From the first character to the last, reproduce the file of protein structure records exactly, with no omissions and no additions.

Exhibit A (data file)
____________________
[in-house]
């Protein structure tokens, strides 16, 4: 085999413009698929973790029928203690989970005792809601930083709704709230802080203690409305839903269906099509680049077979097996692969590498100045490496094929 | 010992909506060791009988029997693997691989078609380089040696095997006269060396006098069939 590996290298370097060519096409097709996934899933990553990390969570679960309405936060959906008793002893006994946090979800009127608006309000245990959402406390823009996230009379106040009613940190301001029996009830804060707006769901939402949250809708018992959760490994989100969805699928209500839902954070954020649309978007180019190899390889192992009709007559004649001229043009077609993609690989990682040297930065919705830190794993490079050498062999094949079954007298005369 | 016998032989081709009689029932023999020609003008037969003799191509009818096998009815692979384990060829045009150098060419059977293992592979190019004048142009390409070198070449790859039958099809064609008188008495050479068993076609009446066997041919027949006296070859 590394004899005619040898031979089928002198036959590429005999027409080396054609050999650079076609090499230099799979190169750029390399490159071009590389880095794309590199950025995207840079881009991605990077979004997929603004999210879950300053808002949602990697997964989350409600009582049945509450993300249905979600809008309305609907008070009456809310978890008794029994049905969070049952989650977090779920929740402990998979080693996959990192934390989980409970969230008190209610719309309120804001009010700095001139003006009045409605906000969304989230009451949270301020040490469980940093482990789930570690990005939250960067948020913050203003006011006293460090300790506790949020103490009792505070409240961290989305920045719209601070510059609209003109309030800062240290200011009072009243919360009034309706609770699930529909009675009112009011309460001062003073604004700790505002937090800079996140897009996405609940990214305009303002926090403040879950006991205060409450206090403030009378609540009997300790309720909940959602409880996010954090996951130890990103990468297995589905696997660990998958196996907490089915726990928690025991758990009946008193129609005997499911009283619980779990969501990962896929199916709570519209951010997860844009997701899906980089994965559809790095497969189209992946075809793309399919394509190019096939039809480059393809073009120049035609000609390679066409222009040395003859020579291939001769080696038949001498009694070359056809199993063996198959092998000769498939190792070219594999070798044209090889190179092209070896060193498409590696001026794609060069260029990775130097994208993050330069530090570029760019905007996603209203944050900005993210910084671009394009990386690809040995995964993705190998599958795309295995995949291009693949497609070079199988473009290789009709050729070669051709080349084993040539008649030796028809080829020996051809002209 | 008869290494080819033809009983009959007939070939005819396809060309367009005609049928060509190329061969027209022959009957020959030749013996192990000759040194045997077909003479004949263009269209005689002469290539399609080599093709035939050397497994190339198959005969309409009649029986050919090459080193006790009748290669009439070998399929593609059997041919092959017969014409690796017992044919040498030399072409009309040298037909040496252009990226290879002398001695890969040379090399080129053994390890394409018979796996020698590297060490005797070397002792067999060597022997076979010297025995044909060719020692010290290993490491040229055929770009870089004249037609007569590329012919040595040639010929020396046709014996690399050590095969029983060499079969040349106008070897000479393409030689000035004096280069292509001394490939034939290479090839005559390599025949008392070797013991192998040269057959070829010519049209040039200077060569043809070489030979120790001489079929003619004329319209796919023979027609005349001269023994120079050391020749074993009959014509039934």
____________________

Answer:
[in-house]
């Protein structure tokens, strides 16, 4: 085999413009698929973790029928203690989970005792809601930083709704709230802080203690409305839903269906099509680049077979097996692969590498100045490496094929 | 010992909506060791009988029997693997691989078609380089040696095997006269060396006098069939 590996290298370097060519096409097709996934899933990553990390969570679960309405936060959906008793002893006994946090979800009127608006309000245990959402406390823009996230009379106040009613940190301001029996009830804060707006769901939402949250809708018992959760490994989100969805699928209500839902954070954020649309978007180019190899390889192992009709007559004649001229043009077609993609690989990682040297930065919705830190794993490079050498062999094949079954007298005369 | 016998032989081709009689029932023999020609003008037969003799191509009818096998009815692979384990060829045009150098060419059977293992592979190019004048142009390409070198070449790859039958099809064609008188008495050479068993076609009446066997041919027949006296070859 590394004899005619040898031979089928002198036959590429005999027409080396054609050999650079076609090499230099799979190169750029390399490159071009590389880095794309590199950025995207840079881009991605990077979004997929603004999210879950300053808002949602990697997964989350409600009582049945509450993300249905979600809008309305609907008070009456809310978890008794029994049905969070049952989650977090779920929740402990998979080693996959990192934390989980409970969230008190209610719309309120804001009010700095001139003006009045409605906000969304989230009451949270301020040490469980940093482990789930570690990005939250960067948020913050203003006011006293460090300790506790949020103490009792505070409240961290989305920045719209601070510059609209003109309030800062240290200011009072009243919360009034309706609770699930529909009675009112009011309460001062003073604004700790505002937090800079996140897009996405609940990214305009303002926090403040879950006991205060409450206090403030009378609540009997300790309720909940959602409880996010954090996951130890990103990468297995589905696997660990998958196996907490089915726990928690025991758990009946008193129609005997499911009283619980779990969501990962896929199916709570519209951010997860844009997701899906980089994965559809790095497969189209992946075809793309399919394509190019096939039809480059393809073009120049035609000609390679066409222009040395003859020579291939001769080696038949001498009694070359056809199993063996198959092998000769498939190792070219594999070798044209090889190179092209070896060193498409590696001026794609060069260029990775130097994208993050330069530090570029760019905007996603209203944050900005993210910084671009394009990386690809040995995964993705190998599958795309295995995949291009693949497609070079199988473009290789009709050729070669051709080349084993040539008649030796028809080829020996051809002209 | 008869290494080819033809009983009959007939070939005819396809060309367009005609049928060509190329061969027209022959009957020959030749013996192990000759040194045997077909003479004949263009269209005689002469290539399609080599093709035939050397497994190339198959005969309409009649029986050919090459080193006790009748290669009439070998399929593609059997041919092959017969014409690796017992044919040498030399072409009309040298037909040496252009990226290879002398001695890969040379090399080129053994390890394409018979796996020698590297060490005797070397002792067999060597022997076979010297025995044909060719020692010290290993490491040229055929770009870089004249037609007569590329012919040595040639010929020396046709014996690399050590095969029983060499079969040349106008070897000479393409030689000035004096280069292509001394490939034939290479090839005559390599025949008392070797013991192998040269057959070829010519049209040039200077060569043809070489030979120790001489079929003619004329319209796919023979027609005349001269023994120079050391020749074993009959014509039934």